Inside your cells are thousands of spell checkers that put any human typist to shame. In a process critical to all living things, RNA Polymerase II transcribes DNA into RNA rapidly and with high fidelity. Even very similar chemical letters are accurately discriminated by this wonder of a molecular machine that is described in ScienceDaily.1

The article describes its performance as “exquisite precision” and “unerring accuracy.” RNA Polymerase II (Pol II) has been studied for years, but new secrets continue to pour forth. Two teams have gleaned more details about how the proofreading works. Mutations, they found, caused severe losses in fidelity.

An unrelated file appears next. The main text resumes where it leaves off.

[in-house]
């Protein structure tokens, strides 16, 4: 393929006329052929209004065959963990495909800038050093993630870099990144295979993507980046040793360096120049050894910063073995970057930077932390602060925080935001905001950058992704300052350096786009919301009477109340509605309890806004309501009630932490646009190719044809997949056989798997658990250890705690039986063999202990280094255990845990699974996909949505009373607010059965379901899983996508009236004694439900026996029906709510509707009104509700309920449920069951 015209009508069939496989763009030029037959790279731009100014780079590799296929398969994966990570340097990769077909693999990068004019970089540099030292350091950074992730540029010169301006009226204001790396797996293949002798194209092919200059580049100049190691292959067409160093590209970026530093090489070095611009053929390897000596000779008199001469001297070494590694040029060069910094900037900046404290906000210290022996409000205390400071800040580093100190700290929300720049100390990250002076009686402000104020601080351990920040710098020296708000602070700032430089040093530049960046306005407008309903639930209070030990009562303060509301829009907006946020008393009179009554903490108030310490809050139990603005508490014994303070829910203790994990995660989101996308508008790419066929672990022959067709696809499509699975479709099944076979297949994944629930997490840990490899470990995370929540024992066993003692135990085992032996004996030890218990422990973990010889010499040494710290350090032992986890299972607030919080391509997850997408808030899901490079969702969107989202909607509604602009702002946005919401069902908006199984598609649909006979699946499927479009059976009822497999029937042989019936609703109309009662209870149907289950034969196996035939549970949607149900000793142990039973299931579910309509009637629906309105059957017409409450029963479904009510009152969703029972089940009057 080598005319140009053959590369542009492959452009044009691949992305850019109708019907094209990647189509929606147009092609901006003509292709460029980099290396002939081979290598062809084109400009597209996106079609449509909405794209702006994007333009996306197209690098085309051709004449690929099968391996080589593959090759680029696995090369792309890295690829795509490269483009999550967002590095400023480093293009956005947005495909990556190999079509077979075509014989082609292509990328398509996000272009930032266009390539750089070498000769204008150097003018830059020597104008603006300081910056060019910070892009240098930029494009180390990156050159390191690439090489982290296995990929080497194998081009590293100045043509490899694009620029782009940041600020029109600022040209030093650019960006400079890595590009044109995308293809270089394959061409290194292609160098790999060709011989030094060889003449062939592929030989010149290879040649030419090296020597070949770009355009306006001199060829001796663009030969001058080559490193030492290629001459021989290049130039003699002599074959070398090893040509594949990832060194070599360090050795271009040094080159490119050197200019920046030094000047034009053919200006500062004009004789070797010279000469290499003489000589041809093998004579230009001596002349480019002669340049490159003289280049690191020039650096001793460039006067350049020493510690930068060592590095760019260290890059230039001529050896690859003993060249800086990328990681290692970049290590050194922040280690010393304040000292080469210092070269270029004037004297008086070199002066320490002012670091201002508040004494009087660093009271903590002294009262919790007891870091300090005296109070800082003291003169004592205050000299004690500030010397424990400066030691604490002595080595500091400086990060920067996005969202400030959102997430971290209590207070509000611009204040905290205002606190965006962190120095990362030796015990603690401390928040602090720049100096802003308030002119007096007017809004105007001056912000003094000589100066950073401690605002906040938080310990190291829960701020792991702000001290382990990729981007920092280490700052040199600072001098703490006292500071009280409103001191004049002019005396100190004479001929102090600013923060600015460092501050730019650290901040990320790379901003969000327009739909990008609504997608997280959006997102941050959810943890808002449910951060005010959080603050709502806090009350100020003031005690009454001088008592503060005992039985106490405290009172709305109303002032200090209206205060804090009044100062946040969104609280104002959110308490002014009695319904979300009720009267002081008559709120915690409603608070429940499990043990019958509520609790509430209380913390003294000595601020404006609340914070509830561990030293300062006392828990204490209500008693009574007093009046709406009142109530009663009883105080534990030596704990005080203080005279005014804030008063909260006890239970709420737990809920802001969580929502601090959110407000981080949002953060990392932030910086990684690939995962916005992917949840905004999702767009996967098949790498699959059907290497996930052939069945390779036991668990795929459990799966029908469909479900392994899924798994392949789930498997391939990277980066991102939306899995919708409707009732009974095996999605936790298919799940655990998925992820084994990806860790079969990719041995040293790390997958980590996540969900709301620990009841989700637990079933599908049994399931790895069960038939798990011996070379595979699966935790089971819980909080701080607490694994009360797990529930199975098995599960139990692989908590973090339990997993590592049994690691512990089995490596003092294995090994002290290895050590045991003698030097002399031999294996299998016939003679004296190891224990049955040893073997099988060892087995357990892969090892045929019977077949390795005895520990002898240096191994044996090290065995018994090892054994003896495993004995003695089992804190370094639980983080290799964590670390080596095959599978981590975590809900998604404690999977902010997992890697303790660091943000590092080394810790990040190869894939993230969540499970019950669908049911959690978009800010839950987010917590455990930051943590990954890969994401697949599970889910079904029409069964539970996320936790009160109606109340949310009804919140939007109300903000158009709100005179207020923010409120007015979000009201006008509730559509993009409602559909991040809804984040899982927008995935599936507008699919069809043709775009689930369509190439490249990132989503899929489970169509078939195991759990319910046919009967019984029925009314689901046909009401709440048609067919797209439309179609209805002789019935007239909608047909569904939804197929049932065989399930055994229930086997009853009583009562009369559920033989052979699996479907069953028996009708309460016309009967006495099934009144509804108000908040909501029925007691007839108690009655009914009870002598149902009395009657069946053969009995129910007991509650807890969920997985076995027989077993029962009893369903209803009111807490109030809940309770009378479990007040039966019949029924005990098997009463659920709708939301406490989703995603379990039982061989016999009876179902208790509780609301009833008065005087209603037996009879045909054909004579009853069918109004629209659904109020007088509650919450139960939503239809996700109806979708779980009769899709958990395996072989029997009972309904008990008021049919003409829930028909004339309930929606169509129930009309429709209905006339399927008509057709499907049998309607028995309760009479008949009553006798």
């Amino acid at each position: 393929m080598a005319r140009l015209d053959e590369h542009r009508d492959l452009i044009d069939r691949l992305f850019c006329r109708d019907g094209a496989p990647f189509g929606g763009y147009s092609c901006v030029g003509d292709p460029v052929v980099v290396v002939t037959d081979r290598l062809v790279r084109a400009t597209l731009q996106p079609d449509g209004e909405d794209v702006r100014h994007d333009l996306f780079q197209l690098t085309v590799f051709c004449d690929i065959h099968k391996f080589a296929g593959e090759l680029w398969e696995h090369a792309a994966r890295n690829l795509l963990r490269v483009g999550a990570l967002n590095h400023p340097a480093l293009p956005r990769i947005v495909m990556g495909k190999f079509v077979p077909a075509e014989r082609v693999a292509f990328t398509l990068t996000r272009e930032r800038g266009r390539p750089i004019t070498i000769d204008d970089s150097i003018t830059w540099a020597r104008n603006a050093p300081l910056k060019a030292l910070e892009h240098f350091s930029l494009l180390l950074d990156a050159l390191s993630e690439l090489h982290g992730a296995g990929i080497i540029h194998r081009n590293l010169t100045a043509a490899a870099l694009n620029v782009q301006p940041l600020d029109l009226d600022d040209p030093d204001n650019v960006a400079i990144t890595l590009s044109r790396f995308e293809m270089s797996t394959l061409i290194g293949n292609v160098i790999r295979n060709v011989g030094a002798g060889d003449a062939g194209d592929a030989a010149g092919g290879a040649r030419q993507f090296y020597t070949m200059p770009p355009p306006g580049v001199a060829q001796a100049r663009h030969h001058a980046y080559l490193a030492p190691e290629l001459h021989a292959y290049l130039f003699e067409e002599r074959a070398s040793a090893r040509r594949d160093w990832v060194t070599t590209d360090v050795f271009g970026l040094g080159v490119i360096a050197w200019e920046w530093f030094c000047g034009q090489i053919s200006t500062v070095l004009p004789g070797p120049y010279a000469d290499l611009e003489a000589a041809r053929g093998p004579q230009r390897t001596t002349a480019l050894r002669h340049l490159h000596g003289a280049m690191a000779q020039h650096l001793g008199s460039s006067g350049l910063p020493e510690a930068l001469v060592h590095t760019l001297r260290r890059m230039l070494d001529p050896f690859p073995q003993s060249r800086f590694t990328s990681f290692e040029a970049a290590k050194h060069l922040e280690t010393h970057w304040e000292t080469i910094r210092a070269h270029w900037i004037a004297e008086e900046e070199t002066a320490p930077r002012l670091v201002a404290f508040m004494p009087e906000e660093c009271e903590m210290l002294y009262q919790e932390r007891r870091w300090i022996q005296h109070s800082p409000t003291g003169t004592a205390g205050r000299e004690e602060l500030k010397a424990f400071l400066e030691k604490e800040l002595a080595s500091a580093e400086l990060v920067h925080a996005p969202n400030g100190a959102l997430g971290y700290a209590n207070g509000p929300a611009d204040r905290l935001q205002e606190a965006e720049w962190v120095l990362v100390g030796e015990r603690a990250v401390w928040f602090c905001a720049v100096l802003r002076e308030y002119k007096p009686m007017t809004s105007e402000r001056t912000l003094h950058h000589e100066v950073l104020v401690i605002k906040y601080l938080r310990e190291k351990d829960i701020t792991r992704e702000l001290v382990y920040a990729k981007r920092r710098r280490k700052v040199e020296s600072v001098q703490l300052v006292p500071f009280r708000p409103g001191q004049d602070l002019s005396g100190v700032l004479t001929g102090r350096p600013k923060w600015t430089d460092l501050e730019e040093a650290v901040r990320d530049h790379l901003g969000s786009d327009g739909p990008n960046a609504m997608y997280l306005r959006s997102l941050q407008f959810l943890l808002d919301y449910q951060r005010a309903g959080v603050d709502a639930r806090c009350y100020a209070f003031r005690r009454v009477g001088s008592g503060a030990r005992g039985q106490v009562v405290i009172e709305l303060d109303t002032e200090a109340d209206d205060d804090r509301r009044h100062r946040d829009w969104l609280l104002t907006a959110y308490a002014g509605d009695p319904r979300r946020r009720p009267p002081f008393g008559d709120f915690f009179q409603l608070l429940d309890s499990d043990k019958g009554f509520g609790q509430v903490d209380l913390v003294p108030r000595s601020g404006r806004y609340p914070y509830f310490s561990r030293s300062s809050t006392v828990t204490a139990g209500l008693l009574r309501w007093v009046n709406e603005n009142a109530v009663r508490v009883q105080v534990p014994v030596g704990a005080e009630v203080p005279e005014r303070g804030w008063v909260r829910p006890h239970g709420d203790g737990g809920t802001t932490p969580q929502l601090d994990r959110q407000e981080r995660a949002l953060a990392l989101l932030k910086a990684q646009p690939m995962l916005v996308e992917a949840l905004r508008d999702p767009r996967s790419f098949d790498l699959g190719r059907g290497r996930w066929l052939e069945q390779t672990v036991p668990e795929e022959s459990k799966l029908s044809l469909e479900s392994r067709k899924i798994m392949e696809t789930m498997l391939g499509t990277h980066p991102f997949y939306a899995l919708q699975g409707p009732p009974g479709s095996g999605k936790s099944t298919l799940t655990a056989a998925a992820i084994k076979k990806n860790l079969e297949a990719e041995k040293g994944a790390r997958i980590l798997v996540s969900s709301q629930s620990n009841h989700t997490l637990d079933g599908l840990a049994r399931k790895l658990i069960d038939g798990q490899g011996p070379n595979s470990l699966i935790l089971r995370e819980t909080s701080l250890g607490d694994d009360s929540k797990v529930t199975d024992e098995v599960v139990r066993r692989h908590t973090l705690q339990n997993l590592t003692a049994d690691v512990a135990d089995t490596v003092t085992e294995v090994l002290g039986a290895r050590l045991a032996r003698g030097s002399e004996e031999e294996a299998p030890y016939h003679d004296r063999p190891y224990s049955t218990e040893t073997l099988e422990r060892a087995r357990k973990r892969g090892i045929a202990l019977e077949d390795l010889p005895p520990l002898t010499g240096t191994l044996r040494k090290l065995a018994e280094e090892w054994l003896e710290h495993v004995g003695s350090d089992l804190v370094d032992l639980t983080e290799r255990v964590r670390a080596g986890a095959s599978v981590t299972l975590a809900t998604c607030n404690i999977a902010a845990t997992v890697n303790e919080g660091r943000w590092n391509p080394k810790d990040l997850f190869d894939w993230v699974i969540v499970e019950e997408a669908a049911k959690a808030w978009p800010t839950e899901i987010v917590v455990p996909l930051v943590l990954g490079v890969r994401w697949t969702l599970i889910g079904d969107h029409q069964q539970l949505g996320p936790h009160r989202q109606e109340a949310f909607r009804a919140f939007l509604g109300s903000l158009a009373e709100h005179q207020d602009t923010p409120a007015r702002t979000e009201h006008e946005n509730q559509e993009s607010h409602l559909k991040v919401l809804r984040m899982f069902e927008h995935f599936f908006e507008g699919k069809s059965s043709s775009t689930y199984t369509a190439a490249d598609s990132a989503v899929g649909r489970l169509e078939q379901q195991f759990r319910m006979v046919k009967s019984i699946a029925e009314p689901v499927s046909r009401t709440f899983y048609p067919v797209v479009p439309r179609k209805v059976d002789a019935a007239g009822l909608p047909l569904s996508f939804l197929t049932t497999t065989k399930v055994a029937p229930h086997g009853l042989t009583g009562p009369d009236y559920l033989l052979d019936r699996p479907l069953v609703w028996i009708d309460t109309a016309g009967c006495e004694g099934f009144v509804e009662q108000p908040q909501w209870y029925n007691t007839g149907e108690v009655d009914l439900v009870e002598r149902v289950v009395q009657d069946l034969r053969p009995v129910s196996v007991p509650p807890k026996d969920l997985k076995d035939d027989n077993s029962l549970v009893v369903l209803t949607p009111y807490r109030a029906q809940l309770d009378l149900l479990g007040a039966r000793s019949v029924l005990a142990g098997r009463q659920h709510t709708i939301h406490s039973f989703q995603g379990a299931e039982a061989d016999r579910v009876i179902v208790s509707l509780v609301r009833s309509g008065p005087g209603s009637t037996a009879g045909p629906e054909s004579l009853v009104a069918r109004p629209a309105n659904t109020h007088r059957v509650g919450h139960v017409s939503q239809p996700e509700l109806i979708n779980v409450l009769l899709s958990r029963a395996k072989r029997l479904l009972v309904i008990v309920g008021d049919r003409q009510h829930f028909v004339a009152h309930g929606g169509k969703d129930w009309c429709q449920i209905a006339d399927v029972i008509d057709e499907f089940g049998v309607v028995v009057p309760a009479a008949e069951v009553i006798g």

The researchers said their findings not only offer unprecedented details about the fidelity mechanism of Pol II, but likely about fidelity in all cellular genetic copying machines.

What? You mean there’s more? Absolutely. From transcription to translation, each stage of protein manufacture from the DNA template is checked for errors by molecular machines. When those machines break down due to mutations, bad things happen. The last word:….

Continue Reading on